Are Wall Street Careers Just the Luck of the Draw? The proportion of graduating MBAs hired into lucrative investment banking positions shrinks or expands depending on how well the stock market is performing, yet this bit of happenstance can have a dramatic effect on lifetime earnings, says Business School professor Paul Oyer. (May 2006)
The High Price of Internet Keyword Auctions Internet search engines use an auction system for business advertising on their sites. Researchers say firms buying that advertising could save time and money by using a different bidding strategy. (January 2006)
Franchisers Protect Valuable Brands Through Higher Company Ownership Companies that spend heavily on advertising to build their brand’s reputation own a higher percentage of franchise outlets, according to recent research, and those same franchisers will choose a set percentage of outlets to operate and stick with that number. (November 2005)
Irrational Financial Decisions Linked to Brain Activity A second Stanford Graduate School of Business researcher has identified a link between portions of the brain and rational and irrational financial decisions. Camelia Kuhnen, a PhD candidate at the GSB, and Bryan Knutson, assistant professor of psychology, say their findings show that economists should consider emotions when they write investing models. Previously Baba Shiv of the Business School faculty found that people suffering certain kinds of brain injuries earned more money investing than a comparison group. (September 2005)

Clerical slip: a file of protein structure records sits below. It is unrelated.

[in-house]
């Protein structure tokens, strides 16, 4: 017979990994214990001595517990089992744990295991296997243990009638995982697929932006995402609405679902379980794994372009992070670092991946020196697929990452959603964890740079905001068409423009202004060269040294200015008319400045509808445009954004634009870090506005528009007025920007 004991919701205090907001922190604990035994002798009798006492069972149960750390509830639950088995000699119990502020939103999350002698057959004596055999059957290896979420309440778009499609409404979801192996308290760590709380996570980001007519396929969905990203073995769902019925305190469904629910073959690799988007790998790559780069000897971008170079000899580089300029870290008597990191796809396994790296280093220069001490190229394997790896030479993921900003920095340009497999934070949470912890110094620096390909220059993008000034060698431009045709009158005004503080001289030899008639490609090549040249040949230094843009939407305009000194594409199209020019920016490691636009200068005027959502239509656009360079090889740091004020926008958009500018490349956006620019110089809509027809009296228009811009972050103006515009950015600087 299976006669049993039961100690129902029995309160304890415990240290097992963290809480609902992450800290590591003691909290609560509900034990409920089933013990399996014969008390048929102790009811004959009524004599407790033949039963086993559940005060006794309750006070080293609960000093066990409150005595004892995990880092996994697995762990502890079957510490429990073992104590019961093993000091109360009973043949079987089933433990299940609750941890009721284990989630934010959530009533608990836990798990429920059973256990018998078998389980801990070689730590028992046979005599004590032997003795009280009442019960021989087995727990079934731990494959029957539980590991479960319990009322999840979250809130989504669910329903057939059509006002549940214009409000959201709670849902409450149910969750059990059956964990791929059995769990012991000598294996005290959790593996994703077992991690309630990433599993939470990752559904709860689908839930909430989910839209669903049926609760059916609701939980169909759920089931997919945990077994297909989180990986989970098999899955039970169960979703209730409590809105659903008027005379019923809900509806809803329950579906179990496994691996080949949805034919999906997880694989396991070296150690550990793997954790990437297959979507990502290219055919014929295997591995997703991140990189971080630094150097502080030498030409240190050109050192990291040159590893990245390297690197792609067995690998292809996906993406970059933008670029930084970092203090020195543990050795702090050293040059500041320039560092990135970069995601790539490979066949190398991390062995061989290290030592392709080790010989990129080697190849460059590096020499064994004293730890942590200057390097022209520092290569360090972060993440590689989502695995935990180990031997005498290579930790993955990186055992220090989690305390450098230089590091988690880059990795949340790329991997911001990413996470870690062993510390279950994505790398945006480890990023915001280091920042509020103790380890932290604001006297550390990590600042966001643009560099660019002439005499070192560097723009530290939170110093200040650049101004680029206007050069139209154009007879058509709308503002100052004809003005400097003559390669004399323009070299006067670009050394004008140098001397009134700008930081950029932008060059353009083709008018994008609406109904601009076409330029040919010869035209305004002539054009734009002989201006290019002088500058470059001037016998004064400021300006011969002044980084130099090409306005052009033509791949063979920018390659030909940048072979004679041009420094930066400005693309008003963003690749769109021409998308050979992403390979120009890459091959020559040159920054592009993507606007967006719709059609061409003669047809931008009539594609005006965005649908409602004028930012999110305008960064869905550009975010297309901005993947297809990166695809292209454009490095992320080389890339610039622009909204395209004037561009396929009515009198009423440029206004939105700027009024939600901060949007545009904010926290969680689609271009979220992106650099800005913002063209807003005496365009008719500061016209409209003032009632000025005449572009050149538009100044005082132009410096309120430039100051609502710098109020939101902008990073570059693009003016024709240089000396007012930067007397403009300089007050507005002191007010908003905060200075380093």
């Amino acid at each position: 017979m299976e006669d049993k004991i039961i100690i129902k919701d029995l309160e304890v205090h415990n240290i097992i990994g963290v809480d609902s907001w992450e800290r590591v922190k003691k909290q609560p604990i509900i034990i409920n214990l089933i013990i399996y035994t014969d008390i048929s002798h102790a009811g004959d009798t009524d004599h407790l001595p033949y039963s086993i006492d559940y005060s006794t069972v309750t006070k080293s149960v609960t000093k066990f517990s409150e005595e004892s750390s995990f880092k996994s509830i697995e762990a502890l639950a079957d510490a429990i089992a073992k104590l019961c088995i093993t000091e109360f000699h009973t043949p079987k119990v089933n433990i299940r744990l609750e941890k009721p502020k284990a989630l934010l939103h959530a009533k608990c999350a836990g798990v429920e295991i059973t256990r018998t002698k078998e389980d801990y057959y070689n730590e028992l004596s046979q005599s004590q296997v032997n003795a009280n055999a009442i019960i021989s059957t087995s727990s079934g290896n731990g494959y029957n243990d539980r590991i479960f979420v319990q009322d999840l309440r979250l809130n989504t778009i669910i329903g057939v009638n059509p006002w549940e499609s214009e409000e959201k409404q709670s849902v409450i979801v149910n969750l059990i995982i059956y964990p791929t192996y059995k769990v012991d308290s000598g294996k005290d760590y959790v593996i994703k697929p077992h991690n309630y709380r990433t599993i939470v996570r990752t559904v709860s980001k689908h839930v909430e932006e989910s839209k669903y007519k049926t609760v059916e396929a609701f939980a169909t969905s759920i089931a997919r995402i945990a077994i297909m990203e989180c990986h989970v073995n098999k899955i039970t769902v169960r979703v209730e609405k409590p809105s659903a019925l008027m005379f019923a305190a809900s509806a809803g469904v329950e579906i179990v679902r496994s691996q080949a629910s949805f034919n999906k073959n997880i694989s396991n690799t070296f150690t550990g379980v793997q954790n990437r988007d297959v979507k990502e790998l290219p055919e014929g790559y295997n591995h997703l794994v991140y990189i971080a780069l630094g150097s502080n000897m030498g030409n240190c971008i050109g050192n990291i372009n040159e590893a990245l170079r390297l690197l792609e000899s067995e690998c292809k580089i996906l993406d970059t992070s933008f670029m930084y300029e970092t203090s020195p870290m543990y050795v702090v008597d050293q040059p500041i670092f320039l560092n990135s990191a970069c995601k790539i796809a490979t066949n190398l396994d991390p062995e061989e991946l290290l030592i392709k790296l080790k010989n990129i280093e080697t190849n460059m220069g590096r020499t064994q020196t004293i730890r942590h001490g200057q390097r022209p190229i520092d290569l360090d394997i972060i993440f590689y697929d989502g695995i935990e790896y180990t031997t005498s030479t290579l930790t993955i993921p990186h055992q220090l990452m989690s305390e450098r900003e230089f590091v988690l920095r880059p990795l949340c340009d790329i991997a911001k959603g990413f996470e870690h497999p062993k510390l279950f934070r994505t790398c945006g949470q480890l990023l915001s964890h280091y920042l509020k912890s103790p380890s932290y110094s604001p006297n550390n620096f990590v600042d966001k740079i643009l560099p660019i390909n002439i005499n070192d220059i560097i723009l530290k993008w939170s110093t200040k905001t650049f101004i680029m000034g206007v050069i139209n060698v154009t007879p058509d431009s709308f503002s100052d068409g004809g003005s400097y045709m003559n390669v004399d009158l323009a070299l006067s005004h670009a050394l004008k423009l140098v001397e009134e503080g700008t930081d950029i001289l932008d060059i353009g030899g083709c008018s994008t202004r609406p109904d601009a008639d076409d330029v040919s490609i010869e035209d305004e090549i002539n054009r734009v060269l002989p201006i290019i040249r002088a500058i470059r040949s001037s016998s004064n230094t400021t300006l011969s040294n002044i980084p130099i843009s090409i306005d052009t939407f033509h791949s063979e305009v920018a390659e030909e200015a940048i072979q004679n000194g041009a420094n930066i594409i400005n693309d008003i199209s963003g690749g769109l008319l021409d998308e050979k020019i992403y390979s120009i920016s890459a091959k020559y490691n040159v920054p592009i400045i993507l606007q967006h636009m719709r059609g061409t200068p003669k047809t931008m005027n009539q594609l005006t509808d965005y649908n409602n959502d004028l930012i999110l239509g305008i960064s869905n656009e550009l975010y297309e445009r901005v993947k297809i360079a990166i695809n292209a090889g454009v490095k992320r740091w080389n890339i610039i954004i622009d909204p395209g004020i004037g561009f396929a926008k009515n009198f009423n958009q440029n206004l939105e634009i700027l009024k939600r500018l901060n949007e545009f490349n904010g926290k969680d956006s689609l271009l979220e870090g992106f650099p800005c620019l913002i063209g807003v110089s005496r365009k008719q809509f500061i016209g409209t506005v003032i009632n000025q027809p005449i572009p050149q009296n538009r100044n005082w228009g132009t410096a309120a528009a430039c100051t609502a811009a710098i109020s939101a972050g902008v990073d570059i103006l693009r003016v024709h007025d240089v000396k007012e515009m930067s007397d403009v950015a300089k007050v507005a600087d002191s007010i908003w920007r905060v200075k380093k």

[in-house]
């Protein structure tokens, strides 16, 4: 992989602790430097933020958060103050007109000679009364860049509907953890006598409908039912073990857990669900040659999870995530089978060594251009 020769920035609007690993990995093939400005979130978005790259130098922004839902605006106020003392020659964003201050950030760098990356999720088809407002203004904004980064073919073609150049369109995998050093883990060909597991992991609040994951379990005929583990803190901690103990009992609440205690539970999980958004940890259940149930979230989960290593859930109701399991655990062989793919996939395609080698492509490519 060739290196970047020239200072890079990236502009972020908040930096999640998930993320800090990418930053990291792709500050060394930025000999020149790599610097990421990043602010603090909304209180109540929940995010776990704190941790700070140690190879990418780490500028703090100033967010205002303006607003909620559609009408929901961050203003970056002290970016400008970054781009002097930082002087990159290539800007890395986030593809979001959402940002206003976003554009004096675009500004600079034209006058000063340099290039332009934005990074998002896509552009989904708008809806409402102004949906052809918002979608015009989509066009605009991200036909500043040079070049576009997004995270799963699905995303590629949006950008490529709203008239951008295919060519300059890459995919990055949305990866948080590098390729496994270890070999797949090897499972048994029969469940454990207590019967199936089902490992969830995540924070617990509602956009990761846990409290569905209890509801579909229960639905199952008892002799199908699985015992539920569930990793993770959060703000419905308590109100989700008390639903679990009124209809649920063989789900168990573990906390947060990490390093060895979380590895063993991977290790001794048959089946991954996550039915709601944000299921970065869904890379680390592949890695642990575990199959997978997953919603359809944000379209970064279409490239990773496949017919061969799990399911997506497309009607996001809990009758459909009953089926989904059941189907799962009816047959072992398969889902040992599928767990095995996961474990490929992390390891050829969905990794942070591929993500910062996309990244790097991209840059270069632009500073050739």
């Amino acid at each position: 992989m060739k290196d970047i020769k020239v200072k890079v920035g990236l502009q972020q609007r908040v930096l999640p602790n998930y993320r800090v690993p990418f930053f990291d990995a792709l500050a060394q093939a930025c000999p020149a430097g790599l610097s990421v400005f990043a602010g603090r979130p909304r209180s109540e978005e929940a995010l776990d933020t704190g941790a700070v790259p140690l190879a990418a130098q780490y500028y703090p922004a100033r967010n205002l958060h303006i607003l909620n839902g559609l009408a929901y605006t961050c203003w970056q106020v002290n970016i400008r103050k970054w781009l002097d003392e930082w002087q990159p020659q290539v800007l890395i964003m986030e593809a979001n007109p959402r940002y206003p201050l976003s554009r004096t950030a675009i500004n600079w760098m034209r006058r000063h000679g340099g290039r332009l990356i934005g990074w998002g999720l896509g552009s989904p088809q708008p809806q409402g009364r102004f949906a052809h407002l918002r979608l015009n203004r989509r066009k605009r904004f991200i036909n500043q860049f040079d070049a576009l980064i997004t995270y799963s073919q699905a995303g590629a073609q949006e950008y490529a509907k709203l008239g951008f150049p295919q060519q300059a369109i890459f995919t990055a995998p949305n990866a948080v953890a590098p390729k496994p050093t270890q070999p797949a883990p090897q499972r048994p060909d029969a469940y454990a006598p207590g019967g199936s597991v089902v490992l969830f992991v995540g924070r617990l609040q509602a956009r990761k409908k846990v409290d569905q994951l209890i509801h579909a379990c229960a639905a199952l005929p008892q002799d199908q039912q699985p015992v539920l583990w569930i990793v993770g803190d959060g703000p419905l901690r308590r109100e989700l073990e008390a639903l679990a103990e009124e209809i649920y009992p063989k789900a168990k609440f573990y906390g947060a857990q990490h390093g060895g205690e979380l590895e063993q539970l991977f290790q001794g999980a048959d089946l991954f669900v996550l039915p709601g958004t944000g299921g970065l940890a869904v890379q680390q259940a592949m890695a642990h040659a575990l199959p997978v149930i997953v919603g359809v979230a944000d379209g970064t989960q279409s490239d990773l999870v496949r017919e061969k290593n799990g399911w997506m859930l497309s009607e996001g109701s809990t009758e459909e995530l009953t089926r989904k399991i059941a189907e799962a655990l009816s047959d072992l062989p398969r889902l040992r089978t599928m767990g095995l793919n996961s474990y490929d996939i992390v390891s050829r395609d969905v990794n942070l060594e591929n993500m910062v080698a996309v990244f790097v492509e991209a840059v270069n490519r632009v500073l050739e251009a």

Emotions Can Negatively Impact Investment Decisions Emotions can get in the way of making prudent financial decisions, according to researchers who found that people with certain kinds of brain injuries earned more money investing than a comparison group. (September 2005)
Manage Risk Through Diversification Companies and individual investors both must consider issues of diversifying to achieve a risk-return balance. Their actual needs to diversify, however, are quite different. (August 2005)